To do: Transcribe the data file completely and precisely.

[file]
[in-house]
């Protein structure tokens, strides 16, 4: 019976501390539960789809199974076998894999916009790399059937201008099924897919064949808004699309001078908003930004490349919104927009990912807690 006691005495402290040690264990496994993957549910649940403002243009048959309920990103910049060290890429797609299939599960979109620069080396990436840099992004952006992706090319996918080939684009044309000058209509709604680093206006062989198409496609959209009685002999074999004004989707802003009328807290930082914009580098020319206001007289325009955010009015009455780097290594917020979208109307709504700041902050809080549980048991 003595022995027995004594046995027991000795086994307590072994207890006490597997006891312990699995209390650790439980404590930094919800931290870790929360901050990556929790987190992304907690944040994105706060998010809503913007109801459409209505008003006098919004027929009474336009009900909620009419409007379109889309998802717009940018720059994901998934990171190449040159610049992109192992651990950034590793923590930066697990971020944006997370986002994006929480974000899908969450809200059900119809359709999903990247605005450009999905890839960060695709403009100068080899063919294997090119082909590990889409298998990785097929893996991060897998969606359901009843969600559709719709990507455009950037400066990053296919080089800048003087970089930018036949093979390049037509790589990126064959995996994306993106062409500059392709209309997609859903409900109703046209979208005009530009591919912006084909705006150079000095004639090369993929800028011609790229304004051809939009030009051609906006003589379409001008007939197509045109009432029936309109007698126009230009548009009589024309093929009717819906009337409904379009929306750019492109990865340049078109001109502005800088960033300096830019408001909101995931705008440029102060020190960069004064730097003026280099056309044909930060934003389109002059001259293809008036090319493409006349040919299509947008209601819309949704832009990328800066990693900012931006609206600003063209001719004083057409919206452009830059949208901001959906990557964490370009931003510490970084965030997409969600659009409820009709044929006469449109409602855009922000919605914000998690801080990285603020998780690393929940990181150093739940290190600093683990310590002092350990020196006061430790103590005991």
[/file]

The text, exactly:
[in-house]
């Protein structure tokens, strides 16, 4: 019976501390539960789809199974076998894999916009790399059937201008099924897919064949808004699309001078908003930004490349919104927009990912807690 006691005495402290040690264990496994993957549910649940403002243009048959309920990103910049060290890429797609299939599960979109620069080396990436840099992004952006992706090319996918080939684009044309000058209509709604680093206006062989198409496609959209009685002999074999004004989707802003009328807290930082914009580098020319206001007289325009955010009015009455780097290594917020979208109307709504700041902050809080549980048991 003595022995027995004594046995027991000795086994307590072994207890006490597997006891312990699995209390650790439980404590930094919800931290870790929360901050990556929790987190992304907690944040994105706060998010809503913007109801459409209505008003006098919004027929009474336009009900909620009419409007379109889309998802717009940018720059994901998934990171190449040159610049992109192992651990950034590793923590930066697990971020944006997370986002994006929480974000899908969450809200059900119809359709999903990247605005450009999905890839960060695709403009100068080899063919294997090119082909590990889409298998990785097929893996991060897998969606359901009843969600559709719709990507455009950037400066990053296919080089800048003087970089930018036949093979390049037509790589990126064959995996994306993106062409500059392709209309997609859903409900109703046209979208005009530009591919912006084909705006150079000095004639090369993929800028011609790229304004051809939009030009051609906006003589379409001008007939197509045109009432029936309109007698126009230009548009009589024309093929009717819906009337409904379009929306750019492109990865340049078109001109502005800088960033300096830019408001909101995931705008440029102060020190960069004064730097003026280099056309044909930060934003389109002059001259293809008036090319493409006349040919299509947008209601819309949704832009990328800066990693900012931006609206600003063209001719004083057409919206452009830059949208901001959906990557964490370009931003510490970084965030997409969600659009409820009709044929006469449109409602855009922000919605914000998690801080990285603020998780690393929940990181150093739940290190600093683990310590002092350990020196006061430790103590005991």